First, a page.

Breaded scallops

Before we got married Giles would, every so often, disappear off to have lunch with a friend, huffing and puffing as he bundled out of the house, always in a fluster, worried he was late, barking on about how he didn’t want to go and god why did he agree to have lunch with anyone when he’s so busy… the last thing he would say to me, as he returned for the fourth time for some forgotten item, was that he’d be home at 3.30pm and we’ll have beans on toast tonight and watch an episode of whatever boxset we had on the go.

And then, without fail, he would go on a massive bender and not come home until 4am, calling at various points in the evening to say that he was just about to get in a cab, and then turning round and going back to the bar for another two hours before ringing again. “No really I am this time… I got distracted by that bloke, you know, that one with the face… I couldn’t find a cab… I’m coming.. on my way… [muffled] one gimlet please, Geoff…”

I used to get incredibly pissed off about it. It made me feel like such an idiot. And also, when he rang at midnight to say he was getting in a cab and then still wasn’t home by 2am, I would worry. Wouldn’t you? My husband never tells lies usually – there was no reason why I wouldn’t assume he was telling me the truth about the cab. I didn’t have a problem with him going out all night – who cares? – but why not be honest about it and I’ll make plans, too? Once or twice I’d even made him a nice dinner and had it waiting when I’d get phonecall no.1 of the evening from him, declaring that he was just getting in a cab and the dinner would sit there sadly until morning.

It took me a long time to get my head round how my husband really didn’t think he was going to go on a bender, even though it would have been obvious to undiscovered pygmy tribes that that’s where he was headed. I didn’t understand how he could genuinely actually feel like he didn’t want to go out and yet then, after merely spying a corkscrew tucked into a waiter’s apron, find himself weaving his way home at dawn, usually having lost his shoes but with his pockets stuffed full of £50 notes, which he’d won on Blackjack, somewhere – he could never remember where.

In the morning, he would tear at his hair and tremble and shriek about what an awful time he’d had, how terrible he was feeling and how he was never, ever going to leave the house again. Wretched confessions rolled out; he’d passed out on the stairs, in a ditch, in a doorway, he woke up and someone was taking his photo with a bloody iPhone, he spoke for hours passionately to that awful bloke with the face.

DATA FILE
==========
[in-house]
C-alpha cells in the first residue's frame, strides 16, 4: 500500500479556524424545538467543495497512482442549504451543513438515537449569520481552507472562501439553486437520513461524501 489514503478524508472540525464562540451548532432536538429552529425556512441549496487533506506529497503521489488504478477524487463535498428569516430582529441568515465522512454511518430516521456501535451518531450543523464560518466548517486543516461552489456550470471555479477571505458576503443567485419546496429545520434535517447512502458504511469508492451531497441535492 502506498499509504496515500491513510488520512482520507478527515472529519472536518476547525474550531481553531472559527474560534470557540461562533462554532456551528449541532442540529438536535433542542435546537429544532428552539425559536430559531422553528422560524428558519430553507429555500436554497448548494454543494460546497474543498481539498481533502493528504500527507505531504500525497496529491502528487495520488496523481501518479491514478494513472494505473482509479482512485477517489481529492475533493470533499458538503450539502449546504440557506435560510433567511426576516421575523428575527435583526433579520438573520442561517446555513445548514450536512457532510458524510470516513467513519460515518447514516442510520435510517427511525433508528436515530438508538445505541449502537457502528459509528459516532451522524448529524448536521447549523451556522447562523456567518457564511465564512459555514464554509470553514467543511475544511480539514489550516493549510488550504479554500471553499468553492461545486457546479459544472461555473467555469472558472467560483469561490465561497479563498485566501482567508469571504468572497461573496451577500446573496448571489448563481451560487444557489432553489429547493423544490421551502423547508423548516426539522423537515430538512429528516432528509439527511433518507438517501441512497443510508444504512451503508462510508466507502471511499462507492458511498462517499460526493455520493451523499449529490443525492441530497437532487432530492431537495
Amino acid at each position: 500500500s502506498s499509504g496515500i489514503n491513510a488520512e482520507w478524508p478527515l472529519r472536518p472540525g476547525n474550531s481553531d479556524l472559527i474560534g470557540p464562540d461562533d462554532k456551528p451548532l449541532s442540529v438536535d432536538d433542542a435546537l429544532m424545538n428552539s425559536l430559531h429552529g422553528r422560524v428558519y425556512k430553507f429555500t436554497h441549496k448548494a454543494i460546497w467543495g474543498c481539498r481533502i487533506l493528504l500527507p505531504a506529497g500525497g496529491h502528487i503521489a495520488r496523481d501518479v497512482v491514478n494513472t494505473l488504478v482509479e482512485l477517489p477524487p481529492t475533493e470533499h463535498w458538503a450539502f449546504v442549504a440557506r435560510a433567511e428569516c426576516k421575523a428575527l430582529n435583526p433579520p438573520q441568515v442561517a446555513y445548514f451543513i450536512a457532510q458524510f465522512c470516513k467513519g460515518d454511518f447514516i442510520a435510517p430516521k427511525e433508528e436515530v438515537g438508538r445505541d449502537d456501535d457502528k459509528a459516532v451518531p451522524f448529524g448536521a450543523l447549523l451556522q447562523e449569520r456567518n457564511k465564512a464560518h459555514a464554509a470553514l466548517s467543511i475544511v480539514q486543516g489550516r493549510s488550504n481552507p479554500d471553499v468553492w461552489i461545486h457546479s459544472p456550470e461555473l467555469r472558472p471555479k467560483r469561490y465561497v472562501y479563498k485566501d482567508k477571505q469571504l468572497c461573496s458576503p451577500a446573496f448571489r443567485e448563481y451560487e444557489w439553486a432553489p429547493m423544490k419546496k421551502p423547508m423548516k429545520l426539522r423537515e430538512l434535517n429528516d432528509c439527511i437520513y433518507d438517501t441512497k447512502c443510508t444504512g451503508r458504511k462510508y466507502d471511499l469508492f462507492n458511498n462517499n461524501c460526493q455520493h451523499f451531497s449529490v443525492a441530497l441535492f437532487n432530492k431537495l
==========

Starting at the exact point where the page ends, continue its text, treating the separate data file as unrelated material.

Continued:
He was reformed, changed. It was over between him and late nights. And then it would happen all over again.

After a good year of this sort of nonsense, I realised that the thing to do when Giles had finished his work for the week and was off out for lunch of a Friday, was to ignore his protestations that he’d be home at 3pm, make up the spare room, dig out some takeaway menus, pick a film to watch and settle in for a nice night in on my own. Once I went out with friends without telling him, got reasonably drunk myself, came back in the small hours and was STILL in bed before he stumbled in.

He’s much better about all this since we had Kitty. But the thing is, unless my husband goes on out a bender every so often, he goes a bit mad.

He will claim, over and over again, that all he wants to do is bath Kitty, make dinner, watch something on the telly and go to bed and read his book. But after a straight 6 weeks of this, he starts to lose it and fray round the edges. If he was a parrot, he would start pecking out his feathers. He becomes catty, stroppy and unmanageable. He mopes about the house like a depressed King Kong. He starts wailing “Are we just going to go to bed at 9.30pm every night for the rest of our lives??”

At which point, I send him off out of the house and tell him not to come back until morning. Like on Thursday, when he left the house at 12.30pm for lunch and didn’t come back until 3.30am. He’d had strict instructions to sleep in the spare room but he decided that this was not on and so came in and got into bed, waking me up. Then he woke me up further at 5am when he needed to wee, battering the door jamb with unsteady shoulders and stepping heavily on both outward and homeward journey on the really creaky floorboard that we both hop over in the night (when sober).

The next morning he was as contrite and pliable as a feverish child, his eyes trembling with pain as he tried to recall exactly what happened to him between 8pm and 3am. “And I think I’ve lost my black jumper,” he said, sadly. “I’m sorry I’m such a terrible person,” he added, wringing his hands together.

And just like that, he will be good as gold for at least a fortnight. Tee hee.

But when  he is not on a bender, or revving up for a bender – and is instead feeling uxorious, he often cooks for us. I am a terribly resentful cook, finding the whole thing an awful drag as I do it all the time, while my husband revels in it, when he has the time to do it, and cooks generously and imaginatively.

Anyway the other night he made us a starter of breaded scallops, which he found in Nigel Slater’s fast food and they were really great

1 clove of garlic, crushed
finely grated zest of one lemon
3 tbs chopped flat leaf parsley
75 room temperature butter
black pepper
1 quantity of scallops – about 3 handfuls small ones?
1 beaten egg
fresh breadcrumbs or medium matzoh meal would work just as well